New York

Sadie Benning


Sadie Benning has garnered widespread acclaim since she was a teenager for her do-it-yourself approach to artmaking, especially among those of her postpunk peers who favor collaboration over individuality. Her career arc, though fairly well known, bears repeating: In 1989, as a teenager, Benning began to make candid, diaristic videos in her bedroom with a Fisher-Price PixelVision toy camera. Ten years later, she co-founded the feminist indie band Le Tigre. After years of incorporating politics, queer sexuality, and personal history into her work, that Benning has taken an increasing interest in abstraction should come as no surprise. Like a fun-house mirror, however, her new work contracts and contorts her established preoccupation with eroticism, sex, and desire without once concealing it. Though no longer trading in representation rife with emotion or pathos, Benning’s recent output sees her at her most inspiring.

Scheduled to coincide with a weekend screening of Benning’s two-channel video installation Play Pause, 2006, at the Dia Art Foundation space in Chelsea, this exhibition presented viewers with the full range of Benning’s multifaceted practice, including work in drawing, video, installation, and music. The sole PixelVision video in the show, One Liner, 2003, which follows a pen as it draws a series of dots (and seems to try but fail to make a straight line), here provided a visible link between Benning’s past and present forays into abstraction, while referencing her ongoing interest in the intimate and the handmade, the bodily and the tender.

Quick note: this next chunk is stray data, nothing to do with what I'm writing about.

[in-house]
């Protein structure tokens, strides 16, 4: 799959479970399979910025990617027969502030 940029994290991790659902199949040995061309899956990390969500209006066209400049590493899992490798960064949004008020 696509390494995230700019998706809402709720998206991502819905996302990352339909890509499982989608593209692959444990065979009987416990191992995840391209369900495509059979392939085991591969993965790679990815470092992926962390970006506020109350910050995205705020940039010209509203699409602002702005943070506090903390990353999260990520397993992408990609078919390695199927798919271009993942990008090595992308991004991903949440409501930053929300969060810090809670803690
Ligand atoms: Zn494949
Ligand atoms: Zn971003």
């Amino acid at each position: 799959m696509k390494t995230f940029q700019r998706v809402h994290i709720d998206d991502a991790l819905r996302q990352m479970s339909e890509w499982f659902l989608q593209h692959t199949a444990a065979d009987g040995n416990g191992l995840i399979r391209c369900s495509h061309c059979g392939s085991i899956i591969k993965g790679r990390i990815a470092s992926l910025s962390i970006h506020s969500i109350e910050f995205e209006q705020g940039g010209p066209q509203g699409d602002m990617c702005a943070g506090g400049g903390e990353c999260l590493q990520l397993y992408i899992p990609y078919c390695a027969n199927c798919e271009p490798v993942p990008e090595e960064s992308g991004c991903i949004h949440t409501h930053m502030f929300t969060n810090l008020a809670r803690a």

On display throughout the gallery were nine small geometric colored pencil drawings (all 2007) depicting shafted and rounded shapes colliding and merging with one another, as if engaged in various stages of sexual activity. Inspired by Gordon Matta-Clark’s use of heavy boards to mount his photographs, Benning has attached these delicate renderings to rectangular pieces of bookbinding board with softly rounded corners. The drawings’ candy-colored palette distinguishes these works from the monumental and vivid “Head” paintings (1999–2006) that debuted at the Wexner Center for the Arts earlier this year. Instead of that series’ strong graphic line or the dense pixilation of her videos, Benning here makes pencil marks that are cautious and mutable. (The icon depicting poop going “back and forth forever” devised by Miranda July for her film Me and You and Everyone We Know [2005] comes to mind).

In the center of the room, a record player with a series of six LPs, titled Play Pause Tapes: Soundtracks for Looking and Listening, 2007, provided a sound track of jarring rhythms and repetitive beats that energized these otherwise placid drawings and further riffed on the abstract tenor of the show. The LPs, reformatted from cassettes of the kind that Benning made in her youth with a boom box and turntable, feature spliced-up funk, disco, soul, and R&B, juxtaposed with isolated instrumental sounds. Visitors were encouraged to change the records and experiment with Benning’s eclectic mixes, an enticing offer that yielded some pleasurable results.

The title of the show, “Form of a Waterfall,” was a reference to the DC Comics animated teenage superheroes “The Wonder Twins,” who change shape by commanding “Form of a ___!” Certainly the eroticized shapes intermingling in Benning’s new drawings engage in transformative actions as well, offering a porous reading of sexuality and gendered identity. Perhaps these works should be considered alongside other contemporary art incorporating sexual themes, such the collectively produced journal LTTR, whose fifth issue, “Positively Nasty,” provocatively surveys queer desire. However, taking into consideration Benning’s figurative work, for which she is better known, this show of exclusively abstract works proved that she is able to comfortably navigate through abstraction and figuration while retaining the rare ability to create an effective metaphoric mash-up.

Lauren O’Neill-Butler